“What If There’s No Hell?” asked Jon Meacham last week on the cover of Time, leading into a profile of Pastor Rob Bell, author of Love Wins, wherein the pastor argues that Jesus Christ got everybody into heaven, not just the goody-two-shoes and sinless shut-ins. Having long proceeded on the assumption that there was no hell, no heaven and no reason to read coverage of hinterland controversies in the newsweeklies, we turned our mind to other pressing questions.
What if there’s no $40 million to lose publishing Newsweek? It’s a question that must have been on Mr. Meacham’s mind this time last year, when he was still the magazine’s editor, and it returned last week with the death of Sidney Harman, the hi-fi baron who turned the dial to Tina Brown. Never deaf to the zeitgeist, Ms. Brown wrote a tribute to Harman this week under the headline “Big Love.” The show by that name may be over, and there was no polygamy or punning involved, but 40 million is a big number, at least to editors and writers. She also ran Harman’s posthumous “My Turn” column about receiving his acute myeloid leukemia diagnosis. “Newsweek,” he wrote,” has given me great new life. It will participate actively in the renewal and reinvention of media. It may well lead the revolution.” Maybe! If the revolution calls for lists, infographics, first-person celebrity vanity columns and ride-alongs with high-school strivers, Ms. Brown may have already won. Because certainly the revolution is not about breaking news.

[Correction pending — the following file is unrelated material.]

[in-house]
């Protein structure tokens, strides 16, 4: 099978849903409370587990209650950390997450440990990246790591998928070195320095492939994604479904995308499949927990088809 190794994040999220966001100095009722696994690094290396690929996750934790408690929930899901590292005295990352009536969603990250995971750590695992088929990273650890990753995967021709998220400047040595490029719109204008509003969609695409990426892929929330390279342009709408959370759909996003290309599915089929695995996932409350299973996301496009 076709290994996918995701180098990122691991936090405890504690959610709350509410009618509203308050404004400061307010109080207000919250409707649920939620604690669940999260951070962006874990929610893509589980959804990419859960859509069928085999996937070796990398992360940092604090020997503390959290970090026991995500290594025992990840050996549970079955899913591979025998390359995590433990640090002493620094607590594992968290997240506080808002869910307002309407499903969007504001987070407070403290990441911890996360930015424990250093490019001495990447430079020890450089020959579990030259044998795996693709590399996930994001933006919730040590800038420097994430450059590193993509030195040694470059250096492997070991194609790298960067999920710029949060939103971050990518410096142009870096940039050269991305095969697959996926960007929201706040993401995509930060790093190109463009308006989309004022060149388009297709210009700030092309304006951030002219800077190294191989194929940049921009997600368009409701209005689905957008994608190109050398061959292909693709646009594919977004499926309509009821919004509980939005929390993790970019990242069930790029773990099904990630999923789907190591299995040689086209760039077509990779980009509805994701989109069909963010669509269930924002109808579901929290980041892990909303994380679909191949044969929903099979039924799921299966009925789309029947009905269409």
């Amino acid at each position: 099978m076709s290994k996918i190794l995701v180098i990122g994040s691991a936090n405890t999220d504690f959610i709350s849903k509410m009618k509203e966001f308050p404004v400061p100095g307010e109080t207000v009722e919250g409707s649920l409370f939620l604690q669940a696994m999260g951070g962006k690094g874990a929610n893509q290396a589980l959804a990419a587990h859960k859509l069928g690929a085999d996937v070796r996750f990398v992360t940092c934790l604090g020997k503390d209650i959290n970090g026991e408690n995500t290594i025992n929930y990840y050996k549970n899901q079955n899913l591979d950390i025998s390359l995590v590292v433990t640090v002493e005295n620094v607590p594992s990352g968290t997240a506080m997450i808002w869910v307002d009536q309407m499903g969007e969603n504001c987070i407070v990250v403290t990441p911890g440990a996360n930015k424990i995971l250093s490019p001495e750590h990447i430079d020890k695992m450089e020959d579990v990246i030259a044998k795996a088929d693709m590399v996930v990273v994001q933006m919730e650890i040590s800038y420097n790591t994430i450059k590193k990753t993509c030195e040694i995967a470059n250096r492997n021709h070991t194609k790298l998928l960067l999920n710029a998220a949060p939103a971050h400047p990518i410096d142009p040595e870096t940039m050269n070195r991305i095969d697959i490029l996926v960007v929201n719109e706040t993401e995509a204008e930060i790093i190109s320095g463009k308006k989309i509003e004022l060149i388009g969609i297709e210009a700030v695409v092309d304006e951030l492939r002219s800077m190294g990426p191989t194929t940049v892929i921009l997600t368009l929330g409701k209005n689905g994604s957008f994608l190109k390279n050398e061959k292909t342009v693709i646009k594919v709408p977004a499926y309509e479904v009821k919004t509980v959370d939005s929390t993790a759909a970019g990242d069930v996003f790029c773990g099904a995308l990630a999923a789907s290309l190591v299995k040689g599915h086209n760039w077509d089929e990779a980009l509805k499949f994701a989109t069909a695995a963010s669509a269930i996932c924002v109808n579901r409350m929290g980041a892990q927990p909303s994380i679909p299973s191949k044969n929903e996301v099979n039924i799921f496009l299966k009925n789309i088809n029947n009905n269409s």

Speaking of, what if there’s no Pulitzer Prize for breaking news? This year there wasn’t, because none of the nominees achieved a majority vote from the judges. If our elections ran that way, we wouldn’t have had a president from 1993 to 2001. No Whitewater, no Monica, no sax solos at the inaugural. Wait, isn’t there an election coming?
What if there’s no coverage of Donald Trump’s presidential campaign in The New York Observer? A few people have been asking that lately. Enough already. There’s a story on page 20.
But what if there’s no sex? We did address this question, regarding the city’s youth, a few weeks ago (answer: at least there’s Facebook, Twitter and cocaine), and this weekend it was taken up by Meg Wolitzer in The New York Times, who concluded, in part, that she’d rather curl up with Thomas Hardy’s Far from the Madding Crowd, than roll in the hay. It’s been a few years, but as we recall, there’s a fair amount of hay in that novel and even some sex. Forgive us if we prefer Hardy, who some scholars believe gave his wife syphilis that drove her mad, more as a poet than as a novelist.
And what if there’s no poetry? Most of the time it seems like there isn’t, but April is also National Poetry Month. “The lessons of language afforded by poetry can be a particularly valuable resource for any workplace,” we read in The Wall Street Journal. Oh, that’s what poetry’s for–capitalism! Call HR and get me a sonneteer! You, intern, go to Columbia and find me the next Hart Crane! While you’re up there, get us some corned beef.
But what if there’s no corned beef? We hear that Tom’s Restaurant on Broadway was out over the weekend. Now that sounds hellish.